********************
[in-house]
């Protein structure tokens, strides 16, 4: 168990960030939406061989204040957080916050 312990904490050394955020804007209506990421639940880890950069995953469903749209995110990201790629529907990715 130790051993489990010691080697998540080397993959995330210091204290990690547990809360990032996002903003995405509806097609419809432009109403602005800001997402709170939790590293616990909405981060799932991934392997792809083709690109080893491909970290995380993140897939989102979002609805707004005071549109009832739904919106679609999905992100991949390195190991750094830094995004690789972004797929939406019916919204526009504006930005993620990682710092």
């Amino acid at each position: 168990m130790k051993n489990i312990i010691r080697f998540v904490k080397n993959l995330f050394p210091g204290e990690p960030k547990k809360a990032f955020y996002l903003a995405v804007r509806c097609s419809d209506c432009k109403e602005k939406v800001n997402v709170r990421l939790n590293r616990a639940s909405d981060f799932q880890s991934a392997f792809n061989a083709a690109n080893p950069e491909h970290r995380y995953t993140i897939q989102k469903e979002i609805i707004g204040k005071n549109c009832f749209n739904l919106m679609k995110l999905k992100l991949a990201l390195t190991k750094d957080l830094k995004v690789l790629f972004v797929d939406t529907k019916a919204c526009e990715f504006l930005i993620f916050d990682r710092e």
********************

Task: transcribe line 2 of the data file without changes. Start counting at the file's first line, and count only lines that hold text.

């Protein structure tokens, strides 16, 4: 168990960030939406061989204040957080916050 312990904490050394955020804007209506990421639940880890950069995953469903749209995110990201790629529907990715 130790051993489990010691080697998540080397993959995330210091204290990690547990809360990032996002903003995405509806097609419809432009109403602005800001997402709170939790590293616990909405981060799932991934392997792809083709690109080893491909970290995380993140897939989102979002609805707004005071549109009832739904919106679609999905992100991949390195190991750094830094995004690789972004797929939406019916919204526009504006930005993620990682710092």